Richard Mayhew has a life that most men would envy: He’s got a good job, a nice apartment in London, and he’s about to be married to a beautiful wealthy woman. But when he stops to help a girl (named Door) in the street, Richard soon finds that he’s slipped through the cracks into Neverwhere: a magical and frightening underground London that people like Richard never knew existed. How could he have known that his Random Act of Kindness would ruin everything? And, most importantly, how can he get his old life back?
Neil Gaiman rarely fails to amuse me with his creative concepts, quirky humor, and over-the-top villains, and Neverwhere, the novelization of his BBC television program of the same name, has all that. What it doesn’t have is a tight and gripping plot or exciting and well-developed heroes. Richard is an average guy who’s mostly along for the ride and Door and her monster-hunter bodyguard (named Hunter) aren’t too stimulating either. The best characters are the caricatured villains, Mr. Croup and Mr. Vandemar, ancient assassins who enjoy killing famous world leaders and biting the heads off kittens. This is totally and purposely overdone, and humorous because of it.
What makes Neverwhere worth reading is, without doubt, its wonderfully fantastical setting: an alternate London Underground. After visiting Neverwhere, you’ll never look at a London Tube Station map the same way again. Ever wonder how Earl’s Court Station got its name? Well, obviously, because a medieval lord holds court there. Who are the Blackfriars? And what about Islington at Angel Station? You’ll meet them all and discover what they’re up to in Neverwhere. I am not familiar with Underground London, but Neil Gaiman made me want to don a headlamp and begin exploring its closed off tunnels and tracks (“Mind the Gap!”). He could have done more with this setting, so I hope that someday he’ll write another novel in this world (a sequel has been rumored for years).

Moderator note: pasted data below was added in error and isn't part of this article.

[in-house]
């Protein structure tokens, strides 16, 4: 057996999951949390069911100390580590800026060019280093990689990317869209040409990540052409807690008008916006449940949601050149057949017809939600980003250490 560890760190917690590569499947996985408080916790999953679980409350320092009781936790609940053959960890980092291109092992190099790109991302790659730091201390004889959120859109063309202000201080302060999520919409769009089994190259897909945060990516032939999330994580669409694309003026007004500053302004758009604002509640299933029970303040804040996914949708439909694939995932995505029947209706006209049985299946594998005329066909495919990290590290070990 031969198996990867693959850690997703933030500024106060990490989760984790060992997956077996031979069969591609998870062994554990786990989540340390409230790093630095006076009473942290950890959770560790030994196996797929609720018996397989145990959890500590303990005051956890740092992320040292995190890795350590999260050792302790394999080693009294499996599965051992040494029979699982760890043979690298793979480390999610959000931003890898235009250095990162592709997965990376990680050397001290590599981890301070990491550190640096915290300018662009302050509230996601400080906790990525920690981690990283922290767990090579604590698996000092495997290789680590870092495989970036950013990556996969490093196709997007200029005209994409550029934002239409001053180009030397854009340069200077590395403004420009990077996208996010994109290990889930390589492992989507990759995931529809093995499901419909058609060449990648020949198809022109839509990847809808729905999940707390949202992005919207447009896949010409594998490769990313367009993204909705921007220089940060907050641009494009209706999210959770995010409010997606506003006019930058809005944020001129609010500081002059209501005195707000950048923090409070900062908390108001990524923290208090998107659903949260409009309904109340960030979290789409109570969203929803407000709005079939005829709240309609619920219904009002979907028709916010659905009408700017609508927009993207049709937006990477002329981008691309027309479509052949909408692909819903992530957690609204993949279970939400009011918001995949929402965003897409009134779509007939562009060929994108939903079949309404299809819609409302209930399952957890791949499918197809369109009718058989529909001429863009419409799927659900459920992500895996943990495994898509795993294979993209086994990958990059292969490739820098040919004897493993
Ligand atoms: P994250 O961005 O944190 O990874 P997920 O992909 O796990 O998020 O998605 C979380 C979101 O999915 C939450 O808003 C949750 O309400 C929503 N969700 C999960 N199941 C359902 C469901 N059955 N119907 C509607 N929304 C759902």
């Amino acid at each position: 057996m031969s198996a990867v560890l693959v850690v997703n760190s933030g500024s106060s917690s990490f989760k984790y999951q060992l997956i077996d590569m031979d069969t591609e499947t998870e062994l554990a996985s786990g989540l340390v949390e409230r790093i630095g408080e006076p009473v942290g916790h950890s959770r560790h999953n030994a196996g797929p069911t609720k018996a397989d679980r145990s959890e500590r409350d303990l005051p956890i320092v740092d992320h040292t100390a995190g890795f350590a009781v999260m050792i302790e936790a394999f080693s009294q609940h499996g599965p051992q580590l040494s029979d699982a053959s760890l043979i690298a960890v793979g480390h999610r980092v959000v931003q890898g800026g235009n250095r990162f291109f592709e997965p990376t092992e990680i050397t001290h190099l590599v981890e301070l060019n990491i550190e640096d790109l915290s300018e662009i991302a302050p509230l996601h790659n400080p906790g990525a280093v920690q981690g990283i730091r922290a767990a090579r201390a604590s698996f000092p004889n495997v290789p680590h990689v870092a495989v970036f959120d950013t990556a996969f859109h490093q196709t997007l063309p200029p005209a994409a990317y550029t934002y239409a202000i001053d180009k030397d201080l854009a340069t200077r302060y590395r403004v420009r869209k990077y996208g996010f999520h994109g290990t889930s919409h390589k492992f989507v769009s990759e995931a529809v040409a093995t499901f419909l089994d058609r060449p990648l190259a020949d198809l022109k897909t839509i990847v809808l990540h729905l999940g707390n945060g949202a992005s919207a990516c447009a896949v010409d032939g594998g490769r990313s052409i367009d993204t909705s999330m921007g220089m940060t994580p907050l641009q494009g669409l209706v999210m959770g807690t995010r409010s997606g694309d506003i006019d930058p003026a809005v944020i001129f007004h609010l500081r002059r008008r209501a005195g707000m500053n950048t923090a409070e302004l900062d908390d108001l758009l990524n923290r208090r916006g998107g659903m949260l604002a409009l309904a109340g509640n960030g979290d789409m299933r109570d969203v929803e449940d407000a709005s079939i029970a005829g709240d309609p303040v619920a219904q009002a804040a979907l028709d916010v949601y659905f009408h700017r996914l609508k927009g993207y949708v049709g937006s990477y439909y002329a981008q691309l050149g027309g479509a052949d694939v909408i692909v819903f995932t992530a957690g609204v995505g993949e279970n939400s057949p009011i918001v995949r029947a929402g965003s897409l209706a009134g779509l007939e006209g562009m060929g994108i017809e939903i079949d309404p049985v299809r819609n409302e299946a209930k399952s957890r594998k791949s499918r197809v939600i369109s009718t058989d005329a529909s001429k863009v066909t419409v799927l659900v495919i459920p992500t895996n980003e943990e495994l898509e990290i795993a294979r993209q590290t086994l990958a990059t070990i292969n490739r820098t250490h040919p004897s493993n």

The other aspect of Neverwhere that I think is really well done is Richard’s confusion about what is real. Is he really in another world below London, or is he just going mad? It’s estimated that ⅓ to ½ of the homeless are schizophrenic and Gaiman captured their delusional behaviors so well, explaining them in the context of Neverwhere.
“Neil Himself” narrated the audio version I listened to. He’s a good reader and his voice is always pleasant, but I think it’s a little too light and upbeat for some of the darker scenes in Neverwhere. Still, it’s nice to hear the author’s interpretation of his own work.